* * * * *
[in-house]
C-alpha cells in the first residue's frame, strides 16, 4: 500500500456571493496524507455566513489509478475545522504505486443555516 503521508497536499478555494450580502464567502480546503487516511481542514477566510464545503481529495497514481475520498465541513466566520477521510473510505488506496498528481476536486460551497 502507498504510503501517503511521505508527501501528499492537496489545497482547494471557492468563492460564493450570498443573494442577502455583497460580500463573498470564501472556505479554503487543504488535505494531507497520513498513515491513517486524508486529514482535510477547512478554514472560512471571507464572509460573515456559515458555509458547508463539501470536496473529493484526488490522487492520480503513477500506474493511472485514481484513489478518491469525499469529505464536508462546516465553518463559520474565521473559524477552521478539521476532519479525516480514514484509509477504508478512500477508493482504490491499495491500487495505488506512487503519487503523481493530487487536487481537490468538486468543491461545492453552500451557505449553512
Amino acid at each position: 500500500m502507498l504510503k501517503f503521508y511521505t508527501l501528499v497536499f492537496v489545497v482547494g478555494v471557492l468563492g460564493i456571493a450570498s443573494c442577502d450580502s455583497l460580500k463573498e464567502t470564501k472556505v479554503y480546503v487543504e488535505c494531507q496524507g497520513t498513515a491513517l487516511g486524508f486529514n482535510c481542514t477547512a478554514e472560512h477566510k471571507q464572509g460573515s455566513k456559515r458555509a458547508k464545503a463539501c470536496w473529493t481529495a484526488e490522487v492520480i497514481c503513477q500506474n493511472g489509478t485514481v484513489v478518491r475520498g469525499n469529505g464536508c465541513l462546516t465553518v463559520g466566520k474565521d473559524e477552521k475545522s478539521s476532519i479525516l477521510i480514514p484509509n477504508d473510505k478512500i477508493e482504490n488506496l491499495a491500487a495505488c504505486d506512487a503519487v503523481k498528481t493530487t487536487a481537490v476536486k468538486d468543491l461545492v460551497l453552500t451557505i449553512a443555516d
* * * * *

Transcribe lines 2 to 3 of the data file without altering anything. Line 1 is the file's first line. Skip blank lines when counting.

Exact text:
C-alpha cells in the first residue's frame, strides 16, 4: 500500500456571493496524507455566513489509478475545522504505486443555516 503521508497536499478555494450580502464567502480546503487516511481542514477566510464545503481529495497514481475520498465541513466566520477521510473510505488506496498528481476536486460551497 502507498504510503501517503511521505508527501501528499492537496489545497482547494471557492468563492460564493450570498443573494442577502455583497460580500463573498470564501472556505479554503487543504488535505494531507497520513498513515491513517486524508486529514482535510477547512478554514472560512471571507464572509460573515456559515458555509458547508463539501470536496473529493484526488490522487492520480503513477500506474493511472485514481484513489478518491469525499469529505464536508462546516465553518463559520474565521473559524477552521478539521476532519479525516480514514484509509477504508478512500477508493482504490491499495491500487495505488506512487503519487503523481493530487487536487481537490468538486468543491461545492453552500451557505449553512
Amino acid at each position: 500500500m502507498l504510503k501517503f503521508y511521505t508527501l501528499v497536499f492537496v489545497v482547494g478555494v471557492l468563492g460564493i456571493a450570498s443573494c442577502d450580502s455583497l460580500k463573498e464567502t470564501k472556505v479554503y480546503v487543504e488535505c494531507q496524507g497520513t498513515a491513517l487516511g486524508f486529514n482535510c481542514t477547512a478554514e472560512h477566510k471571507q464572509g460573515s455566513k456559515r458555509a458547508k464545503a463539501c470536496w473529493t481529495a484526488e490522487v492520480i497514481c503513477q500506474n493511472g489509478t485514481v484513489v478518491r475520498g469525499n469529505g464536508c465541513l462546516t465553518v463559520g466566520k474565521d473559524e477552521k475545522s478539521s476532519i479525516l477521510i480514514p484509509n477504508d473510505k478512500i477508493e482504490n488506496l491499495a491500487a495505488c504505486d506512487a503519487v503523481k498528481t493530487t487536487a481537490v476536486k468538486d468543491l461545492v460551497l453552500t451557505i449553512a443555516d